Nieves Maldonado, who drowned Saturday in Modesto Reservoir on his 17th birthday, was a strong swimmer, the oldest of three brothers, and the proud owner of a pit bull named Baby and a white cockatoo called Paco, his family said Monday.
Nieves was devoted to his family, said his mother, Imelda Torres, 34, of Denair. He worked with his father in his painting business each summer and knocked down almonds in the family orchard during the harvest.
"Since he was born, I was right by his side," his mother said. "We would always go on family trips. He was never out with friends. Besides my son, he was my friend, someone I had on my side to talk to."
She said her middle son, Alejandro, 14, has been full of questions since his brother's death.
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"Nieves was his hero," Torres said. "Now he's asking, 'Who's going to be in back of me, who's going to defend me?' "
Nieves died on the second day of "reservoir season," officials said. His was the first waterway drowning of the year. Last July at Rocky Point, a Modesto father drowned while swimming with his daughter. The girl was wearing flotation devices and was not injured.
Nieves was celebrating his birthday with family near Rocky Point in the southwest area of the reservoir Saturday. He went underwater at 6:30 p.m., officials said. Deputies recovered the body 45 minutes later.
Saturday started with a surprise for Nieves. His parents had decided to cover the cost of a Camaro he'd recently bought. He had applied for summer jobs to pay off the car. But, as a reward for hard work and success in school, they'd bought ribbon and a huge red bow to cover the purple-and-blue car, which changed shades depending on the light. The couple woke early Saturday to decorate the Camaro in secret.
"We pulled him out and his father said, 'Come here, I'm going to show you something. Happy birthday, son. This is your birthday present,' " his mother said. "He and his father both hugged and started crying. We all hugged him and said, 'Happy birthday.' "
Nieves and his parents, brothers and a few uncles arrived at Rocky Point about 1 p.m., his mother said. They brought chicken to barbecue, tostadas and chicken salad. Going to the lake had been her son's birthday wish, Torres said.
"He wanted his family and a few of his uncles around him that day," she said. "He was the one that decided he wanted to go to the lake. I never thought celebrating his birthday this way was going to end so bad."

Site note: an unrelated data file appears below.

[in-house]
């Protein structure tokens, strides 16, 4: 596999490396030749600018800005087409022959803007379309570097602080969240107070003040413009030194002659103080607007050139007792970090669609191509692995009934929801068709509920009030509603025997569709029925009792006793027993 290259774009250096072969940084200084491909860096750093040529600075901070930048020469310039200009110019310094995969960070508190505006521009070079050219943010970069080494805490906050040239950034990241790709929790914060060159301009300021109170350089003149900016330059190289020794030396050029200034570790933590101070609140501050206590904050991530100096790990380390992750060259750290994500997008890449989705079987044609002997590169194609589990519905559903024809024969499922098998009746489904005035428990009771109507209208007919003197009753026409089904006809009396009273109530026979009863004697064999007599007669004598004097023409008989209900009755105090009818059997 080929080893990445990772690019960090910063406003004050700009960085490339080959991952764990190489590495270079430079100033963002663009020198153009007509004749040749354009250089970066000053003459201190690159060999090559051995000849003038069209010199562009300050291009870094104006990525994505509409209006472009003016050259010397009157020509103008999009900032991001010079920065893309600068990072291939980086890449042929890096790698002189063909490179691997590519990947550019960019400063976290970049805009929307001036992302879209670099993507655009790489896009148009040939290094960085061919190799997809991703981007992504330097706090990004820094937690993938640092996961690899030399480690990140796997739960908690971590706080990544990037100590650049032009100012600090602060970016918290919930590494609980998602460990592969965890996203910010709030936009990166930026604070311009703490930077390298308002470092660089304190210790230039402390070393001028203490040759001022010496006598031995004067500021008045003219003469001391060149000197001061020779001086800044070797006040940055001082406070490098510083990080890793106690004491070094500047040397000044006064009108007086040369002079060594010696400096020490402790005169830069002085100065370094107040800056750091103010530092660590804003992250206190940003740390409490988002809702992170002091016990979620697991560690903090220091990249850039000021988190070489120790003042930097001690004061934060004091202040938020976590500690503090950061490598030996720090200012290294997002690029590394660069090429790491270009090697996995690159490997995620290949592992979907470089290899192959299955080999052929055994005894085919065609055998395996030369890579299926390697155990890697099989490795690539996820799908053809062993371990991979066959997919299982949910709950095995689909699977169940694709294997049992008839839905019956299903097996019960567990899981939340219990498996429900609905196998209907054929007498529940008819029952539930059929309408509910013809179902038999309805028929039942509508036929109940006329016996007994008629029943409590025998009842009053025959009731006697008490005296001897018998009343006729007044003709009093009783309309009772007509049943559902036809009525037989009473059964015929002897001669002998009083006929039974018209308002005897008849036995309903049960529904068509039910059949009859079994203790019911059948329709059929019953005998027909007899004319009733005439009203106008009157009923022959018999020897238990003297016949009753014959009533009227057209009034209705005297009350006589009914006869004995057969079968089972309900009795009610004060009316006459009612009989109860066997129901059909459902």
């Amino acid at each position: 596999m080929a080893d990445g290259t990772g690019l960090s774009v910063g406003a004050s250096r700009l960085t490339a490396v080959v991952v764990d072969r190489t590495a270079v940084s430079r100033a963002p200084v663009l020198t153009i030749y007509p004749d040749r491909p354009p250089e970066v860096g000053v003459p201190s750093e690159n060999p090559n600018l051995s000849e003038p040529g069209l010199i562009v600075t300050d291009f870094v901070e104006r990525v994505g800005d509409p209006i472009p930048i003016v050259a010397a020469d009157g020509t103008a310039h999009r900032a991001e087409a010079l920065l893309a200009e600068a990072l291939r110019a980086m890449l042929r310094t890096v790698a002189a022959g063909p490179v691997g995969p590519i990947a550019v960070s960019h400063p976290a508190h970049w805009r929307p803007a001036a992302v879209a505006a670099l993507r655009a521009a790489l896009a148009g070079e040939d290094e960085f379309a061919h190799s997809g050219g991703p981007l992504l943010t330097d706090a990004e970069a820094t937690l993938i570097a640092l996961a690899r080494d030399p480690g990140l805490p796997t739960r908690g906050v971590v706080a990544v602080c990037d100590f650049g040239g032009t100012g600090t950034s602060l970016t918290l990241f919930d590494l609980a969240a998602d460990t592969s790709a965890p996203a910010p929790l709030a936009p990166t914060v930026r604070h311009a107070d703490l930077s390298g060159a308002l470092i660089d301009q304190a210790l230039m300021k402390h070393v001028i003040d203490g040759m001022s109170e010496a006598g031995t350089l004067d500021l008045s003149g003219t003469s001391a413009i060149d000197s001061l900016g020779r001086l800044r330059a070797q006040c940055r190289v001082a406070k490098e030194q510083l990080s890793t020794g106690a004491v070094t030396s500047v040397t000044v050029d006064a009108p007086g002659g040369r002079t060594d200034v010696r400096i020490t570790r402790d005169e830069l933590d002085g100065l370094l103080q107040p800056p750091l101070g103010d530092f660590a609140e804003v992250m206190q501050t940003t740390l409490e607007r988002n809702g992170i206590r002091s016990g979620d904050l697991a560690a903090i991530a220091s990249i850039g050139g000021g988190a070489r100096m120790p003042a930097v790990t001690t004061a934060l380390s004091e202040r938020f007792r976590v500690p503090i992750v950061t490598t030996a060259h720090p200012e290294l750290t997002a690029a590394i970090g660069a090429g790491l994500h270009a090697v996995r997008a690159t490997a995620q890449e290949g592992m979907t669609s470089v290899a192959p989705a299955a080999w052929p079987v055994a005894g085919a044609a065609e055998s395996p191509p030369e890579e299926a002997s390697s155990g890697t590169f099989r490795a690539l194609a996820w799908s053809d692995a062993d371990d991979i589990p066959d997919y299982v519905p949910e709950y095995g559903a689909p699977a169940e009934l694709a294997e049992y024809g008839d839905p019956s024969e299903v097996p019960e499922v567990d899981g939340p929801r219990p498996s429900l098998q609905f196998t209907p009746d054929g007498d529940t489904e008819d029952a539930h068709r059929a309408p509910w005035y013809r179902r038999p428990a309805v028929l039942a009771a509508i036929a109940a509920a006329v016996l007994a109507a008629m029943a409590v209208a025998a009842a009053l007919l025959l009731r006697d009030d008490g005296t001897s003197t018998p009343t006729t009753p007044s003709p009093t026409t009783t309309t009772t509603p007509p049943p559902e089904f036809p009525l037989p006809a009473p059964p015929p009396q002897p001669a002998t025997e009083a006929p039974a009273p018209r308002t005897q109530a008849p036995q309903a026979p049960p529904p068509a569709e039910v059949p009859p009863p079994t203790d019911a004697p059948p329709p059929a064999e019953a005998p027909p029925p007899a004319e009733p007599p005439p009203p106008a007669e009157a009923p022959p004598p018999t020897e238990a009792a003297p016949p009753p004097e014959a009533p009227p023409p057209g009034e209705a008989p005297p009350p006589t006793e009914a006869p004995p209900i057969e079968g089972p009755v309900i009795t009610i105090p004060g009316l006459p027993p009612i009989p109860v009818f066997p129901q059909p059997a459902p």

Before the accident, Nieves had been on a boat with his two uncles, Torres said. One uncle wanted a chance to drive the boat, so Nieves and the other uncle decided to swim to shore.
"They were swimming deep, for the fun of it," she said. "Suddenly he was just telling his uncle he couldn't swim anymore."
The teenager grabbed his uncle around the neck to stay afloat.
"My brother-in-law said they both went inside the water. After that, my brother-in-law tried to go outside the water because he felt he was drowning, too," she said. "He told me, 'I just wanted to get a little bit of oxygen.' When he turned back to help Nieves again, he was gone."
As soon as his family realized the problem, they called 911 and the park ranger, Torres said. People at the lake jumped in to try to find Nieves, including strangers and the teenager's father. But the water was too deep.
She said her family often had visited Rocky Point before. Lakes were popular choices for family trips. Her son loved to be in the water, she said. He loved drawing and painting. And he loved to play with his cockatoo, teaching the bird words and sounds, talking to him and dancing him through the house.
The funeral for Nieves, who attended John B. Allard Community School in Turlock, will be Wednesday at his family home.
"He will always be with me, with his family," his mother said. "We just keep loving him, his brothers, his mama, his dad. We'll always keep loving him."
Bee staff writer Emilie Raguso can be reached at firstname.lastname@example.org or 578-2235.